Weiberg: There remains interest in looking at a fifth bowl, in terms of helping to address the access issue. And then there could be some combinations of the two discussed. Right now I'm sort of expecting it. Status quo also remains an option from my perspective, although there are some who would disagree. The presidents have been adamant about not wanting to consider a full-blown playoff, but what about additional games beyond the plus-one but falling short of an NFL-style playoff?

Weiberg: I really don't see that. I really believe our presidents and chancellors would say that's going too far. When do you foresee being ready to begin formal television negotiations?

Weiberg: The Rose Bowl's contract comes up first. They have the option beginning Jan. 1, 2004, through this summer to enter into an [exclusive] negotiating period with ABC. In terms of our television discussions, unless for some reason ABC would come to us and ask to move up the process, it would be toward the end of the year before we wrap up our discussions with them. It's hard to predict a timetable, really. It easily could extent into January of 2005 before we're in a position to know that. It depends on how our discussions go. As long as we have year remaining I don't know that there needs to be any kind of artificial deadline. We do want to know what direction were going to before we're into final season of competition, and I'm sure network would like to know where they stand by the first quarter of 2005. What's your personal opinion of the way the BCS transpired this season?

I think it was definitely controversial. I'm certainly well aware of what the various columnists said about it. I've also seen a few positive. stories. The result was surprising in some ways, but to me it also wasn't surprising. To me, in terms of the fact we had sold out bowl games, real good matchups -- I didn't think it was end of world. I know some portrayed it that way. Nonetheless, I know it's going to continue to be a source of criticism. Did it actually benefit the BCS to have what amounted to two championship games?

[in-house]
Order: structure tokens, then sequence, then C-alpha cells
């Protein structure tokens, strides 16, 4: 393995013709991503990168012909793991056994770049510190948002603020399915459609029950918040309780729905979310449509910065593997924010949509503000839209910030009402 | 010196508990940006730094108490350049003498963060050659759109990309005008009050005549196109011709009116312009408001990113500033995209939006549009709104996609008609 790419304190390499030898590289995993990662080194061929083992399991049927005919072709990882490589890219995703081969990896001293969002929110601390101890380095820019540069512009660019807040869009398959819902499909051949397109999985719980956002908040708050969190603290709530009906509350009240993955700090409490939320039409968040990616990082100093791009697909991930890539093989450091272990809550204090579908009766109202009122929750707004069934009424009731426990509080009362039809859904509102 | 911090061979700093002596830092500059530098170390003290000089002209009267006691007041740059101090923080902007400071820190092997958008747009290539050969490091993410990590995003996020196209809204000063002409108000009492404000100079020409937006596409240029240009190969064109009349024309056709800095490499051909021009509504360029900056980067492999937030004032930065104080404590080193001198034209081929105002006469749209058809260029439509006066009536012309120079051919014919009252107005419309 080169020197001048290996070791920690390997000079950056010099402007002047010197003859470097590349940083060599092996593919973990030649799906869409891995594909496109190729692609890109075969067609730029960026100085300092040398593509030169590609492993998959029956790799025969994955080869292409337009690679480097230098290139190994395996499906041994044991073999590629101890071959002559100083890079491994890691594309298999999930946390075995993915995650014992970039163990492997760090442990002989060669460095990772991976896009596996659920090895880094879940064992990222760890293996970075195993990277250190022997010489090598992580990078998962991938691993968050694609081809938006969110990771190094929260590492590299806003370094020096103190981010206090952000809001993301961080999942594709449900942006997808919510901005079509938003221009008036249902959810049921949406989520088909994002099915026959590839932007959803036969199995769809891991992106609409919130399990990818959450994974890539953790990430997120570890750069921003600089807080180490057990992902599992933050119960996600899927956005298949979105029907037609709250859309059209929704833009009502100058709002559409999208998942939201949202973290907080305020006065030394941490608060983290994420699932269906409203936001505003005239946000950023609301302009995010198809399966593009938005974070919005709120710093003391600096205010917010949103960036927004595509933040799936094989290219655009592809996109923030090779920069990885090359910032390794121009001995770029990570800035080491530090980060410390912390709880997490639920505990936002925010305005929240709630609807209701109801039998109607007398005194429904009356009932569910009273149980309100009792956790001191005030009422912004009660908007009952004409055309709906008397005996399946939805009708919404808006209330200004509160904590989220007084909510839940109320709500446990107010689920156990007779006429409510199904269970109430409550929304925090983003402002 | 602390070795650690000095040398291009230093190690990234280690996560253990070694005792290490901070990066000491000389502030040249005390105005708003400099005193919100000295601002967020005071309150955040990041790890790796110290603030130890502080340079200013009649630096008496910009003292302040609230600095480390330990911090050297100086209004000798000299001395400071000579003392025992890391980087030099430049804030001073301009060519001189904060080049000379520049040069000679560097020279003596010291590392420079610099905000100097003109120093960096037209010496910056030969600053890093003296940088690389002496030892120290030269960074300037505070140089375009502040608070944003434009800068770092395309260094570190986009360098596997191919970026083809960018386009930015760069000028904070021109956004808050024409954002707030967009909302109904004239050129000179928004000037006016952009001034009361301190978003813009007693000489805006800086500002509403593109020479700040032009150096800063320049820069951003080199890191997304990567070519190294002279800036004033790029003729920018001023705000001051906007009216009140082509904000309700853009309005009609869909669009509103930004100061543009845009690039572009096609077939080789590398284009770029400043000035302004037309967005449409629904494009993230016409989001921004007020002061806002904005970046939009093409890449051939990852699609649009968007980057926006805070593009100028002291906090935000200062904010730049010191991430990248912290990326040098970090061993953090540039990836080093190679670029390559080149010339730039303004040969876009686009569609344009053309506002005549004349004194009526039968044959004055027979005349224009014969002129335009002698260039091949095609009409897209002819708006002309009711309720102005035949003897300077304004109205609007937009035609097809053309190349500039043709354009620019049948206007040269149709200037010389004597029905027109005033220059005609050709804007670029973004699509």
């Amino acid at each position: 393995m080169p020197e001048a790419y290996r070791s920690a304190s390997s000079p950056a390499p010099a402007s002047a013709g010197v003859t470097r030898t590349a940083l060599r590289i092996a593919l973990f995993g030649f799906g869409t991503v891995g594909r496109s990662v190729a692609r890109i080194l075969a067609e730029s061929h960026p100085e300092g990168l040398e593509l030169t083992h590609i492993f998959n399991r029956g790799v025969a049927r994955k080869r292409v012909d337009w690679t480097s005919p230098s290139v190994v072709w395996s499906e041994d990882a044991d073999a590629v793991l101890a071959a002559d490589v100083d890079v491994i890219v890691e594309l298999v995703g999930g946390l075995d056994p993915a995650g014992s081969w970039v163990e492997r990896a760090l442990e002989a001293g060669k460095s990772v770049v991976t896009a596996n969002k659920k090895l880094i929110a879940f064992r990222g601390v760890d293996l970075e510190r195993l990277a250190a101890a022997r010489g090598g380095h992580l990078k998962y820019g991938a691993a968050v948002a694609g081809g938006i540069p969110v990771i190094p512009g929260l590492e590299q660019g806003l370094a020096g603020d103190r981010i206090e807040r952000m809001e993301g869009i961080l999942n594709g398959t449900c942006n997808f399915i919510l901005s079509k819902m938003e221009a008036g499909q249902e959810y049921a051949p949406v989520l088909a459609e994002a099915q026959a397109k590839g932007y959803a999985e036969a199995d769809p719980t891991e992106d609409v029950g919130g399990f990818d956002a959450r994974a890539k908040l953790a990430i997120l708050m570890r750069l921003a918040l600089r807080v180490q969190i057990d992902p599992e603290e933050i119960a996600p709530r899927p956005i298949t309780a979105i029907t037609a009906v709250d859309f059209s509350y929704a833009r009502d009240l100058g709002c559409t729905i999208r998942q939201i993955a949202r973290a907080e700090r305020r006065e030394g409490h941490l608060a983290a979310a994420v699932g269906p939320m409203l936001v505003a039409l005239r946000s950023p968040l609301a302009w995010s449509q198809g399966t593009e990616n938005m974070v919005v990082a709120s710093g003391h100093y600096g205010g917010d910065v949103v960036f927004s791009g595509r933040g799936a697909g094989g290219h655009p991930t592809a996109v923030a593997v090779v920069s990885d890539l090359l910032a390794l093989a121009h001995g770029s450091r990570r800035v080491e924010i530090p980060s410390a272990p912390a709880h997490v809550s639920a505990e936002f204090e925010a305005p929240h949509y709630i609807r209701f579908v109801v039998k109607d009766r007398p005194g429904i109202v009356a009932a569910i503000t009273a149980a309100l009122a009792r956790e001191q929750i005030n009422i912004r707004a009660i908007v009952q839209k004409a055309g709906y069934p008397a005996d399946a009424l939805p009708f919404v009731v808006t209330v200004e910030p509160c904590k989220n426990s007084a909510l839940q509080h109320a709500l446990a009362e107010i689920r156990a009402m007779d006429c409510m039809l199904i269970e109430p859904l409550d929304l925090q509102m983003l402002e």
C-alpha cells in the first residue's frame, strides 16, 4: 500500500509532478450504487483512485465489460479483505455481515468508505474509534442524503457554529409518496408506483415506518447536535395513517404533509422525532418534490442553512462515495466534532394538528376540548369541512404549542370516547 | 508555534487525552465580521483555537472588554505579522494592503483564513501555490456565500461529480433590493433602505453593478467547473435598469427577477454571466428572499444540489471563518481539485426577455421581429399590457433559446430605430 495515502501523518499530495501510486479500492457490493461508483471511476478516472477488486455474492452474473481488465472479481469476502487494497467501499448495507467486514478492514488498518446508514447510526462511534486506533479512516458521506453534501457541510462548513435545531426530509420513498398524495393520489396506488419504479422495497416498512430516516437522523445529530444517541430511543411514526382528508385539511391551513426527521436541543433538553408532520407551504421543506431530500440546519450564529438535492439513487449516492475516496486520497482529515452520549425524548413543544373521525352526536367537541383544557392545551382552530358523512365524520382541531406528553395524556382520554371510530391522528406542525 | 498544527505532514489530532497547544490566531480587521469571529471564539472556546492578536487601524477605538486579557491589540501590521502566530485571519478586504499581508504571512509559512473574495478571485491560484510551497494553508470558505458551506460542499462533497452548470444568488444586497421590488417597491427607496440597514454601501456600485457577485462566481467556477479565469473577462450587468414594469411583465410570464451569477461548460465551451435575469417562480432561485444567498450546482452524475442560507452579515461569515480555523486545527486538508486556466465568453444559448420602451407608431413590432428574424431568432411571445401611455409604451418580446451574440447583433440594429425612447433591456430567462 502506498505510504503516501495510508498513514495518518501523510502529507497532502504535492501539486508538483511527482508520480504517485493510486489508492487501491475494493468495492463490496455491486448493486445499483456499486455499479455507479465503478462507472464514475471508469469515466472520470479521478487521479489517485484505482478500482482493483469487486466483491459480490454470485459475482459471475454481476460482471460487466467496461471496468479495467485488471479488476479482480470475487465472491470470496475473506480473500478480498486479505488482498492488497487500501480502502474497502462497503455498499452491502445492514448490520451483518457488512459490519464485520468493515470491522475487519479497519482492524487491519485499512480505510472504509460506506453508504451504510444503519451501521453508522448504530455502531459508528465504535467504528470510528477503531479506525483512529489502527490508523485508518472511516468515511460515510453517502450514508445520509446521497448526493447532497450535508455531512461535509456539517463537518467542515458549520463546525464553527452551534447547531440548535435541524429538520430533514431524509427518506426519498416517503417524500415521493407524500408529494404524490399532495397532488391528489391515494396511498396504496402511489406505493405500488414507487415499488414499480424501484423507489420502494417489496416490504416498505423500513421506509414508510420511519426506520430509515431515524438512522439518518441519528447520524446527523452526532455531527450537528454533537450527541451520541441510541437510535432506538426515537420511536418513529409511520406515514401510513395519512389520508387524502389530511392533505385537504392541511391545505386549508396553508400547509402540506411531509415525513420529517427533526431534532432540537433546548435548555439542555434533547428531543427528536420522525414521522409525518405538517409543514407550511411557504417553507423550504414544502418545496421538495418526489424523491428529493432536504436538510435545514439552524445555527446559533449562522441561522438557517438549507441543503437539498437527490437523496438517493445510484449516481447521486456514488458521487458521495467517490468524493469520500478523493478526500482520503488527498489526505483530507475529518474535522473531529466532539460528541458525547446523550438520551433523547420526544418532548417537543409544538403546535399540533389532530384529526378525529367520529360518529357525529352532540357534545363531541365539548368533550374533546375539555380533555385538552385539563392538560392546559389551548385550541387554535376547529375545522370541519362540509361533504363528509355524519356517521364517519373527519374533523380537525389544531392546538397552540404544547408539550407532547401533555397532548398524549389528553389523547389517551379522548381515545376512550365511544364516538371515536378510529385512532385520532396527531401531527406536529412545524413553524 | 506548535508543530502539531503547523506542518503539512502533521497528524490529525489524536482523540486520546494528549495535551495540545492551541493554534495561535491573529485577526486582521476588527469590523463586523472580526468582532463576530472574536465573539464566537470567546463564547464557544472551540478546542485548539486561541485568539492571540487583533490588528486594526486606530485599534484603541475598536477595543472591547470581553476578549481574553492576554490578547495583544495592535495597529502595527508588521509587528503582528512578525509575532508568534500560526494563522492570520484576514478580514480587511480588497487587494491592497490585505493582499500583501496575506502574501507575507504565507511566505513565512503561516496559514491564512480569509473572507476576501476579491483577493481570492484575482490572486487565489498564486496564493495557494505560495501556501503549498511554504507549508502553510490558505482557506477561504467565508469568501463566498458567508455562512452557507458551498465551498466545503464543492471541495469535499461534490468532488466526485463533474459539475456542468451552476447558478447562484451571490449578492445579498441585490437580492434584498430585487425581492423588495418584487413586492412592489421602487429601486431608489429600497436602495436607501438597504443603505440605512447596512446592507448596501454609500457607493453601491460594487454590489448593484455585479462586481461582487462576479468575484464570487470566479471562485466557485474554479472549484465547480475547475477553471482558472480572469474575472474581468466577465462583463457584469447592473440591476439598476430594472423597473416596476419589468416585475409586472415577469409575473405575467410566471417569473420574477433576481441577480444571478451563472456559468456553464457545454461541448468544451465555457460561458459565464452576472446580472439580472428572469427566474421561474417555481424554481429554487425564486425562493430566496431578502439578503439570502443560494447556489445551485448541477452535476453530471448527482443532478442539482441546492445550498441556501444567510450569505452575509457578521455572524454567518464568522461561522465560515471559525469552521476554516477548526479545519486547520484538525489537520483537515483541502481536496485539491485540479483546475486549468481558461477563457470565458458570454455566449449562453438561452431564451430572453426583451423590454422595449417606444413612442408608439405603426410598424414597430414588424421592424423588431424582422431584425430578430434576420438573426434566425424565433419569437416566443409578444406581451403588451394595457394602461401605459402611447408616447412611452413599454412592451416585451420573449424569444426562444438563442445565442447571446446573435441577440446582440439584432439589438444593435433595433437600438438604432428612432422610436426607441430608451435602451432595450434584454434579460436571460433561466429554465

Weiberg: I didn't see that as being a problem. We had a situation more like what we had in the traditional days of the bowl matchups. I thought perhaps there was a little too much angst. If you're a fan of Southern California, you can understand the reaction they had, but being in the Rose Bowl is not such a bad thing.

That said, the BCS has been about putting together a 1-2 game that would be regarded as a true 1-2 game. When that doesn't happen, there's going to be criticism. We've been fairly consistent in saying this isn't a perfect system. Quite honestly, I'm not sure if you were using just traditional polls that there wouldn't be controversy about that. Even in a multi-tier playoff I think you would have controversy. As you develop the next system, does it become imperative to make sure you avoid another situation like this year's? Is it even possible?

Weiberg: I'm optimistic that we can continue to work on improvements, but based on what we have seen so far, I'm not sure there is a perfect result out there. There's a difference in what one person might describe as perfect from the next. I'm confident we can address some of the issues ahead of us -- the credibility of the 1-2 matchup, the access issue, etc. I'm confident in our ability to make progress.

Stewart Mandel covers college sports for